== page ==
Jordan Grabs 26 Boards In 300th Straight Game
CHICAGO – As DeAndre Jordan continues racking up rebounds at a historic pace, the fact that he’s present every single night can get overlooked.
In addition to leading the NBA in rebounds per game and shooting percentage, Jordan’s also the ironman of the NBA, playing in his league-leading 300th consecutive game Sunday against the Bulls.
“The ironman, he’s unbelievable,” said Jamal Crawford. “He really is. I’m glad everyone’s starting to take notice, because he deserves the credit everyone’s giving him right now. I think he’s a Defensive Player of the Year guy, I thought he was an All-Star. He’s just playing terrific.”
Jordan made that 300th straight game count, pulling down 26 rebounds to give him his eighth straight game with at least 15 boards, a streak that also happens to lead the NBA.
“You start to take it for granted,” said Chris Paul. “I know I do. There’s times I’ve had to sit back and realize, I don’t think I’ve ever played a game as a Clipper without him. As much as sometimes I’m on him and stuff like that, it’s because I trust him and believe in him and stuff like that. I know I take him for granted, couldn’t imagine playing without him.”
What impresses Paul even more is to see Jordan accomplish the consecutive games played feat as a 6-foot-11 starting center who’s counted on every night to be the defensive stopper.
“I’ve seen big fella roll his ankle, different things like that,” Paul said. “That’s why there’s nobody like him in our league to do what he does every night at that size. DJ’s young, too, so it’s great to see. I know him personally, so to see how he takes care of his body and prepares for every game, that’s why.”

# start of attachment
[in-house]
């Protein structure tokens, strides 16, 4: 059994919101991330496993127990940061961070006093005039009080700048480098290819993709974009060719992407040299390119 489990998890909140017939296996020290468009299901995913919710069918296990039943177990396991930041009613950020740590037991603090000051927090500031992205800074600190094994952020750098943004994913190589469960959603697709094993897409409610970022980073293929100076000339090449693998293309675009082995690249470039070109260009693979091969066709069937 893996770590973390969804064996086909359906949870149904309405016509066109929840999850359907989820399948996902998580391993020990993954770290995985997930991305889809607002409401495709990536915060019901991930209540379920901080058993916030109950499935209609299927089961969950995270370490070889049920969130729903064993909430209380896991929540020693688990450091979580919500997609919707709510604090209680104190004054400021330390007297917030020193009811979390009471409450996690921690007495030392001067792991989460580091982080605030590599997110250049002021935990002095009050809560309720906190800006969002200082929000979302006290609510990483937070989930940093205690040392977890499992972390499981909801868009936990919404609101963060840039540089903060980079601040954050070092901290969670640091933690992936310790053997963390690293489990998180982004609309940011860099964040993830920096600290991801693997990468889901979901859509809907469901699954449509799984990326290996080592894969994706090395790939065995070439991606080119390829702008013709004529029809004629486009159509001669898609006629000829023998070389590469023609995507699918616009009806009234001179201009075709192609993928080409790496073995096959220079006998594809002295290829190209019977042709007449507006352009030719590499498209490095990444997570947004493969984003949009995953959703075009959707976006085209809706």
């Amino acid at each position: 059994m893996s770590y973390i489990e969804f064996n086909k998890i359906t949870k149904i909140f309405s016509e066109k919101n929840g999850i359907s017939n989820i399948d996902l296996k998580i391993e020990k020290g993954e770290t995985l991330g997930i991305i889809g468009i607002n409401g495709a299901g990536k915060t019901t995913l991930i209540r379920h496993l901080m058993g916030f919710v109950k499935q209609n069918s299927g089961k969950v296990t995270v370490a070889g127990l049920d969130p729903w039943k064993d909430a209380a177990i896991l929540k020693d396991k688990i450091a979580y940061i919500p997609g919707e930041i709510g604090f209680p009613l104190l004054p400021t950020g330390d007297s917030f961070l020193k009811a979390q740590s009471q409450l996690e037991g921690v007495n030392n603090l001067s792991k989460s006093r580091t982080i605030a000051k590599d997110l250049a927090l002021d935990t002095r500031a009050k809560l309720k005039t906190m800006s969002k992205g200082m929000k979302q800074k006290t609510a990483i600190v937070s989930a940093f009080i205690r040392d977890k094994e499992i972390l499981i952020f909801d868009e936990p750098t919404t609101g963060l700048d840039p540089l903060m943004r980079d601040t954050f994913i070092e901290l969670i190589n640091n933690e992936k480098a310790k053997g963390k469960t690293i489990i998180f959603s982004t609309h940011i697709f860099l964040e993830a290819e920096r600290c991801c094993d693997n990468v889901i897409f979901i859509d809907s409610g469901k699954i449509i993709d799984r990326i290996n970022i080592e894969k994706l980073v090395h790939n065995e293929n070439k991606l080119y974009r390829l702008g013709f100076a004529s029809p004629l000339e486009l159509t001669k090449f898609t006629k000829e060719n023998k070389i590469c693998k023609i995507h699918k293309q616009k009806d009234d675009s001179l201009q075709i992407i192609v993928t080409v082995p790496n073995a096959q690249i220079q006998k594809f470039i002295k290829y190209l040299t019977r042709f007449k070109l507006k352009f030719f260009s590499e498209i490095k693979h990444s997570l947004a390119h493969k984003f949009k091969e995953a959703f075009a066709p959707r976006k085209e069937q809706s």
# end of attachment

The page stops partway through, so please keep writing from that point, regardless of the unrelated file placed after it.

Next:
Jordan’s 300 consecutive games streak is the longest active streak in the NBA. He said he’s lucky to be able to play without any major injuries, but a lot of that admittedly includes playing through some aches and pains along the way. He hasn’t missed a game since being hospitalized for pneumonia during the 2010-11 season.
Asked which means more between his consecutive games played streak or his 15-plus rebound streak, Jordan responded with something different than both.
“That we’re winning,” Jordan said.
Jordan refers quickly to the state of the team whenever he’s asked about personal accomplishments. But after his 300th straight game, during which he finished with nine points and 26 rebounds, he admitted it would mean a lot to get recognized as Defensive Player of the Year.
“I’d definitely be excited about that,” Jordan said. “That’s definitely an individual goal of mine, but the ultimate goal is to win a championship. I’ll just let my play do the talking and whoever votes for that, they’ll vote for that at the end of the year.”
Since 1985-86, Andre Drummond and Kevin Willis are the only other players to accomplish what Jordan accomplished in February, averaging at least 16 points and 17 rebounds per game. He’s done enough this season to get mentioned with some of the best players in the game, from Wilt Chamberlain to Shaquille O’Neal.
“Just to be in the same sentence as guys like that is definitely humbling and something that’s cool,” Jordan said, before once again deferring the topic to talk about the team. “At the end of the day, it’s about us getting wins.”
Head coach Doc Rivers said the streak is impressive, but he doesn’t like talking about injuries or non-injuries. He doesn’t want to jinx it, but he knows Jordan’s in a rare group of players who never want to miss time.
Rivers can’t even recall a time Jordan’s missed a practice since he’s had him.
“I think some guys you have to really monitor, and some guys you don’t,” Rivers said. “My opinion is I think I think we monitor everyone, and I think that’s a mistake. I just think everyone’s body is different. DJ is a great example; he’s one of those guys that wants to play, can play and should play.”